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Poll: what do you shoot?
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what do you shoot?

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  #1  
Old 18-07-2007, 12:55 PM
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ving (David)
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raw vs jpg?

what do you shoot?
being a new DSLR owner i have never been confronted with the ability of picking RAW format (or in Nikon land NEF). after doing much research i have found that if you get the shot right straight up then RAW is not needed and one might as well save room on ones storage device by shooting the highest qualiaty Jpg avaliable to the camera. However because RAW is not compressed and has had nothing done to it what so ever (hence the name i guess) no quality is lost at all... or rather everything is caught but then needs to be processed in order to adjust things like sharpening, white balance, brightnes/contrast and saturation (which come automatically in Jpg) and then converted to TIFF for printing or Jpg for the net... (sounds compilcated and long)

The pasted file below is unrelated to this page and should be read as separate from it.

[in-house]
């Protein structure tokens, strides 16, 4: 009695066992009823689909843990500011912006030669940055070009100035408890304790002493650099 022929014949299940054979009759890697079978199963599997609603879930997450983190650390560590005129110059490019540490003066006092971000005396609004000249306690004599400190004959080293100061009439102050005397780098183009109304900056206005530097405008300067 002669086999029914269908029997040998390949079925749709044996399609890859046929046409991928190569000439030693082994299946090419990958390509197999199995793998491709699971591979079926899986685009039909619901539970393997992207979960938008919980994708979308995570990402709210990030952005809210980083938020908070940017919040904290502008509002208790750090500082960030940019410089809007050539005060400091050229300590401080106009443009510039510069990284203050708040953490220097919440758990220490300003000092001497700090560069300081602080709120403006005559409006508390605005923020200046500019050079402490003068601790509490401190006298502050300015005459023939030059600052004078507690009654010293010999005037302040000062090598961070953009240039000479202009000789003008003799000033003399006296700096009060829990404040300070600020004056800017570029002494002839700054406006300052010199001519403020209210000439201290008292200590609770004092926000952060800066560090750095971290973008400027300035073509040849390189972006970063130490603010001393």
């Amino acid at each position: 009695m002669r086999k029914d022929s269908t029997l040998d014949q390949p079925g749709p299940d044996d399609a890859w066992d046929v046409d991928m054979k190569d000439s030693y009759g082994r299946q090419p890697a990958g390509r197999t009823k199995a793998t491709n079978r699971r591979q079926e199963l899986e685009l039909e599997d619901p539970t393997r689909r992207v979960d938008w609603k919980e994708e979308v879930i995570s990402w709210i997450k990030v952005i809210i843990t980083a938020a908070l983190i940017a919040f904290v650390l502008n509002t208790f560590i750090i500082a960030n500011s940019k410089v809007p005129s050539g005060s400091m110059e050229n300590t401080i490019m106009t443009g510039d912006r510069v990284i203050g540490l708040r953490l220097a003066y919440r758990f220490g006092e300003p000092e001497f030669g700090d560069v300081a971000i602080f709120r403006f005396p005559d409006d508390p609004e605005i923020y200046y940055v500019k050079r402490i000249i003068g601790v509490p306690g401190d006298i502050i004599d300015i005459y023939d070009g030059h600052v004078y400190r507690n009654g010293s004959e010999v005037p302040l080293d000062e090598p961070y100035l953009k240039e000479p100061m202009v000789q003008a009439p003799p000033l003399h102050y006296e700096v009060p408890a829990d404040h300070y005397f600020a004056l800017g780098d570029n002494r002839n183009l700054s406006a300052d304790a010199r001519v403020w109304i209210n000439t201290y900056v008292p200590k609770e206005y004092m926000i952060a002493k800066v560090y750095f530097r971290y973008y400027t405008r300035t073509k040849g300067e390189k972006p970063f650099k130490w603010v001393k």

so given the above information i have decided that it would be best for me to mainly shoot Jpg and then in those rare instances where i am where an exceptional shot can be made shoot NEF so no data is lost and maximum tweekage can be made without damage.

what do you do?
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  #2  
Old 18-07-2007, 01:04 PM
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h0ughy (David)
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i use both
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  #3  
Old 18-07-2007, 01:21 PM
Jonathan
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I use mainly raw, only because I've got 11 gig of memory cards. Before I got my 8 gig card I used "jpeg fine" setting a fair bit, and would switch to raw whenever I thought there was a good shot, or if I knew I wouldn't run out of space on the cards. I always backup the .NEF files as .TIFF because there's no loss of quality and it is easier to work with now, and will be with future software.